To sum things up, the facts are that ALL F-16s with F110-GE-100s have vastly superior flight performance when compared to F-16s flying with F100-PW-220s. All F-16s with F110-GE-129s have significantly better flight performance when compared to F-16s flying with the F100-PW-229. You always have to match the intake to the engine for optimal performance. If the bigger inlet didn't give the F-16s flying with GE F110s significantly better flight performance, then you might have a case for speaking out against the two. The introduction of the F100-PW-229 narrowed the performance gap between PW F100 series and GE F110 series engines, but it did NOT close it by any means. The F110-GE-129-powered F-16s still perform better than their F100-PW-229-powered siblings. Why you can't simply accept this and move on is beyond me. You are misinforming people here however, and there's no good reason I can think of for you to do that. It doesn't change the facts of the matter which I have just stated clearly and correctly.

And for the record, I think P&W produce amazing engines and are pioneers in their field... especially when it comes to to modern fighter engines. The F100, F119, and F135 either were or currently are vast improvements over anything else the competition has to offer. GE has been successful at catching up and in some cases overtaking its rival P&W, however. Big deal... who cares? You're still caught up in "The Great Engine War" which is no longer being fought. In case you hadn't noticed, the fastest, most lethal fighter in the world has only one company providing its thrust... P&W. GE's proposed powerplant for use in the F-35 has yet to be realized. They're not even in the ballgame yet. The facts are clear when it comes to the GE F110 vs. PW F100 though... and I just stated them. Feel free to try and contradict me, but I am VERY confident in my statements and you would be hard pressed to find ANYONE of authority to dispute what I've just written. If for some reason you did, they'd no doubt favor P&W like you for whatever reason. I think they call that brand loyalty, don't they?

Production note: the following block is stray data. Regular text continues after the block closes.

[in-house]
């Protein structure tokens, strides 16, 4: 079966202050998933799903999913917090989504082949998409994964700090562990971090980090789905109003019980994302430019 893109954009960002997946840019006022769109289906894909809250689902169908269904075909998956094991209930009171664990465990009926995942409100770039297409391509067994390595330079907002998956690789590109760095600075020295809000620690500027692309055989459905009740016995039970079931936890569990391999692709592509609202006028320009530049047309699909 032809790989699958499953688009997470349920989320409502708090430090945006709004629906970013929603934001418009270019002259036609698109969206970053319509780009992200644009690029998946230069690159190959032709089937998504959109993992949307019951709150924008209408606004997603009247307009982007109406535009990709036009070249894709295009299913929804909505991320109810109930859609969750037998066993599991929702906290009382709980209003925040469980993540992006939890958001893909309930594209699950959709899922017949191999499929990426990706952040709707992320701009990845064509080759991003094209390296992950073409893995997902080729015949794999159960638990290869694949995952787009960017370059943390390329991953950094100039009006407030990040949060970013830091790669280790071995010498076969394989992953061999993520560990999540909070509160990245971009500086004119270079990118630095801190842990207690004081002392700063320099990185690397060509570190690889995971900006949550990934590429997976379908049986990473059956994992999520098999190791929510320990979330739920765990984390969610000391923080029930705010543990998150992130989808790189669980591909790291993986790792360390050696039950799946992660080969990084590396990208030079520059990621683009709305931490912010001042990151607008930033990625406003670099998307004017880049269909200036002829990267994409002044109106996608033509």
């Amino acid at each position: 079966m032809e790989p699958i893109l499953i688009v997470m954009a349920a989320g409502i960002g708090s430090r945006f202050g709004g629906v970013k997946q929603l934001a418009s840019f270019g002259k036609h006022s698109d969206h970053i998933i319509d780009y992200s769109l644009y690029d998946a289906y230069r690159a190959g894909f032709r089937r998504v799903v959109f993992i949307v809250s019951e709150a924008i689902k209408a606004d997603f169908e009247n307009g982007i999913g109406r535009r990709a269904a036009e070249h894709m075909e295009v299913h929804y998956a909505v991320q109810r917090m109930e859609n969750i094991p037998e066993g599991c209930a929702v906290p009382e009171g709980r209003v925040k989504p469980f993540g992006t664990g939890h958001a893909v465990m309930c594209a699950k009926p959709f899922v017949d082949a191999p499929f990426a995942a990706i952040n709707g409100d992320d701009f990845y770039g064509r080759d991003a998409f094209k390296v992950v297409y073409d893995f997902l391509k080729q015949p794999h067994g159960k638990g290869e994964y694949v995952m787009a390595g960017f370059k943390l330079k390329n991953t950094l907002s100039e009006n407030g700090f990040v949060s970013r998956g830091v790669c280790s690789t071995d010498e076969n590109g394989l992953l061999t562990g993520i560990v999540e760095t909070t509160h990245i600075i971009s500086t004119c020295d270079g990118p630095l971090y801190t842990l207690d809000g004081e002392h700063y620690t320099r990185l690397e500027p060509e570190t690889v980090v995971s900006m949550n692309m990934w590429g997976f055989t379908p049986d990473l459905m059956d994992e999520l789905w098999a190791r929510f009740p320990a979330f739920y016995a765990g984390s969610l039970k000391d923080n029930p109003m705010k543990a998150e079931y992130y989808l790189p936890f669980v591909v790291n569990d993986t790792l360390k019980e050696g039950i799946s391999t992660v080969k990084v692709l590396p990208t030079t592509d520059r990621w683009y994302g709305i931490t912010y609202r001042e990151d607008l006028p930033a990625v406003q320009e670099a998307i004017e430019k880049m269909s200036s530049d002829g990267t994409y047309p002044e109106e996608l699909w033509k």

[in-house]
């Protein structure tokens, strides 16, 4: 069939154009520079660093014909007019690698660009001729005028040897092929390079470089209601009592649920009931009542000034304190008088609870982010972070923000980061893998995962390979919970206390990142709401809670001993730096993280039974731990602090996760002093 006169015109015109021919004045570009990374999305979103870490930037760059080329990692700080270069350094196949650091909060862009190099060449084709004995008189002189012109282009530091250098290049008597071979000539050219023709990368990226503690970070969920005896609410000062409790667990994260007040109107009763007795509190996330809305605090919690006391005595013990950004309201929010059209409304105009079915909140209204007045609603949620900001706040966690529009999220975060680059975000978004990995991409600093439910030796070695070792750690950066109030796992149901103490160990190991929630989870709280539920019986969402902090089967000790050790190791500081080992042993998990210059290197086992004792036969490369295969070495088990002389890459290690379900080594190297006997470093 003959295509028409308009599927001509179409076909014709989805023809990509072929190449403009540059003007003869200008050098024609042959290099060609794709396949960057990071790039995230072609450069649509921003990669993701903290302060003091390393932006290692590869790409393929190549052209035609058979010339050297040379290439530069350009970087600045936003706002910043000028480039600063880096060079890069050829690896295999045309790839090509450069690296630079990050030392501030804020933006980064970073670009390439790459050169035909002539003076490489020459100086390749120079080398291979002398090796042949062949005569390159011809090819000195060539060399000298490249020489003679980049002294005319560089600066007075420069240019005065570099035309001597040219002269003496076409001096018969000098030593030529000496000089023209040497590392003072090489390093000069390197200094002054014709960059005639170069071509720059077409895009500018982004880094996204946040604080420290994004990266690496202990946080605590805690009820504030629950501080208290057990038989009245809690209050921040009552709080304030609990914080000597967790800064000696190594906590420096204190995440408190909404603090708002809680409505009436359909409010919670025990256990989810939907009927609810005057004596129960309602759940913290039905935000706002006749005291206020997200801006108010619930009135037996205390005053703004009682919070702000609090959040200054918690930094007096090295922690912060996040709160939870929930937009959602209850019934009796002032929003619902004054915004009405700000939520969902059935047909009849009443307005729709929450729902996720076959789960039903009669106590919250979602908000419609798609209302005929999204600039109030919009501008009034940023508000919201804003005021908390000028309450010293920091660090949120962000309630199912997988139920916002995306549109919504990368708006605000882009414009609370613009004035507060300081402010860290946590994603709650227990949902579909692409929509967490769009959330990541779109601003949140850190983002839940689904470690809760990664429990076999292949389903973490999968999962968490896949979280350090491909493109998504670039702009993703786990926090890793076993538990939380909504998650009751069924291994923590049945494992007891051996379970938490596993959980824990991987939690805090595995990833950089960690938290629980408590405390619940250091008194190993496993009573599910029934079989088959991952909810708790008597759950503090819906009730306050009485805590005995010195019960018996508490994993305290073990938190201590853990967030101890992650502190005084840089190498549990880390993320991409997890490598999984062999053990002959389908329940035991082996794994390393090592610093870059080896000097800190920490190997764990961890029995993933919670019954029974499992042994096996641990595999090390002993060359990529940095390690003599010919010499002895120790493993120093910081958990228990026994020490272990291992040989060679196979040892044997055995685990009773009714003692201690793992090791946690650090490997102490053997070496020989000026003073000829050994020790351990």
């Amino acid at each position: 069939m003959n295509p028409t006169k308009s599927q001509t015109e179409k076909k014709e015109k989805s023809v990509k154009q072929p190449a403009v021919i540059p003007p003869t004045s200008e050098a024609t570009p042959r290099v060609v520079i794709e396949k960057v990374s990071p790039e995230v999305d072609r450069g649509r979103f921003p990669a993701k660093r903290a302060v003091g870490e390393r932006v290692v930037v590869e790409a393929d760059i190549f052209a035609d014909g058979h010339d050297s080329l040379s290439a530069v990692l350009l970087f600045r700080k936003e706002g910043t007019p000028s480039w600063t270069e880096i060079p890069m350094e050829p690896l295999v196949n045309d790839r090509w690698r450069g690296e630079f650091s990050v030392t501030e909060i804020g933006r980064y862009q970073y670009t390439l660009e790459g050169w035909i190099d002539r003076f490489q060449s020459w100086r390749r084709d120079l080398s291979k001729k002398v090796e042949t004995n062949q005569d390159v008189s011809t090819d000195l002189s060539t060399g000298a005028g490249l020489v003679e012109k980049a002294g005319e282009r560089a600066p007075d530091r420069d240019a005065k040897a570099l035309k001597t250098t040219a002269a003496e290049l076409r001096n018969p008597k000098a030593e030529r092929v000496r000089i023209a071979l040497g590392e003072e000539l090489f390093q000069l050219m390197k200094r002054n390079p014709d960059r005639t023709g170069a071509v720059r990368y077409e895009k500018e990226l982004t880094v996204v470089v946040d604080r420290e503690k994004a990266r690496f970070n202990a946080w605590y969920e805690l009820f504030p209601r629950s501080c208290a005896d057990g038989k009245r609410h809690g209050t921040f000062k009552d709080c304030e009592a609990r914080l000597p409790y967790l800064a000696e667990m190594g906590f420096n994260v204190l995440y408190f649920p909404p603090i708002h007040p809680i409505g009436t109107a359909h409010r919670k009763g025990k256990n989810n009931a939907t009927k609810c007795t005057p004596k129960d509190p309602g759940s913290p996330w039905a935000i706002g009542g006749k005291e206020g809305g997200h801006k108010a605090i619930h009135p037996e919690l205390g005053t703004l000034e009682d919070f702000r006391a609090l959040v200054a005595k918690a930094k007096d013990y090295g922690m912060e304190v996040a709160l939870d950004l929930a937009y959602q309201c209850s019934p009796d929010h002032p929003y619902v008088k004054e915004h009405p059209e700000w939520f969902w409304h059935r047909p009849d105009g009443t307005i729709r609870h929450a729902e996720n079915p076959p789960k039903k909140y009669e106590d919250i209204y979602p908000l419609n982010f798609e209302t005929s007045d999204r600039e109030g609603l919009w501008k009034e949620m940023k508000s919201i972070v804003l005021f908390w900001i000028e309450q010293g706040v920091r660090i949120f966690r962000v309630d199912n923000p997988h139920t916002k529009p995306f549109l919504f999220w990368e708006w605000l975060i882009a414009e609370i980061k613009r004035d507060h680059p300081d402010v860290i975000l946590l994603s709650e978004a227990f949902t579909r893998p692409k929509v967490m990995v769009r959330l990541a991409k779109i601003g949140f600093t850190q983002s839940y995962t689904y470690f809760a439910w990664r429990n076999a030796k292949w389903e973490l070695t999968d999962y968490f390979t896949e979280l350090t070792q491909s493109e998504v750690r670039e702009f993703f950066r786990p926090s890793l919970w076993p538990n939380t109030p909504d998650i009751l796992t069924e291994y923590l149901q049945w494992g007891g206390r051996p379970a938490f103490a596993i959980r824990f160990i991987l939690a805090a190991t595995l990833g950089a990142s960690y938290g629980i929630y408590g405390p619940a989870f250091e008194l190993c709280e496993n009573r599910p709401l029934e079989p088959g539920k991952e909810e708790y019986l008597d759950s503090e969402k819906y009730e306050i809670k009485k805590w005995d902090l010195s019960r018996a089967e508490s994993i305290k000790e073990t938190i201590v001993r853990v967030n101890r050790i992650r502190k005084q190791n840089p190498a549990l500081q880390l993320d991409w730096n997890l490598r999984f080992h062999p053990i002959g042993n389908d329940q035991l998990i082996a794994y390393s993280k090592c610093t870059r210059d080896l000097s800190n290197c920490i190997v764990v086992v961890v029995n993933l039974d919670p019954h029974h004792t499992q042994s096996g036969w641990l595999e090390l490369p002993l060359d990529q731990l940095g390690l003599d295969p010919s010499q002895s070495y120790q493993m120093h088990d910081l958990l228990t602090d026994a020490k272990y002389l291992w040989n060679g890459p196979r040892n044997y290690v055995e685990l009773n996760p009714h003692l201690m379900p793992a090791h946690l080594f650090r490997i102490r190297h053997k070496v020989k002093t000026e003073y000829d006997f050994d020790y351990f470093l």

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ACMIguy

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Unread post09 Jan 2008, 14:08

JakeMelampy wrote:
ACMIguy wrote:no problem

"The Modern Viper Guide" is a great book,


Thanks! I had a ton of help putting it together.

Jake


You are very welcome, any chance I can get a signed copy?
Great work hope to see more soon! :D
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tjodalv43

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Unread post09 Jan 2008, 16:09

Hey Jake, just orded a book! Looking forward to it!

Here's a nice picture I found of the intakes side by side.
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JetTest

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Unread post09 Jan 2008, 17:10

I think Raptor One is exagerating the difference in thrust a bit. GE's own numbers are 29000 max thrust at 3980 lbs weight for the -129. PW claims 29160 max at 3740 weight, so the difference seems pretty small based on that. This brings a question to my mind. Why have virtually all new F16 contracts since UAE been sold and delivered with PW power?
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Unread post09 Jan 2008, 17:45

JetTest wrote: ...Why have virtually all new F16 contracts since UAE been sold and delivered with PW power?...

Beacuse Pratt & Whittney have a better International Sales team....

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JetTest

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Unread post09 Jan 2008, 18:00

To me that would not explain why customers such as Greece and Isreal, that already have both types, have selected PW for follow-on buys with no engine competition. In those cases there was virtually no marketing involved, but a summary award by the customer. I think those decisions were made on the complete package of cost, performace, and supportability.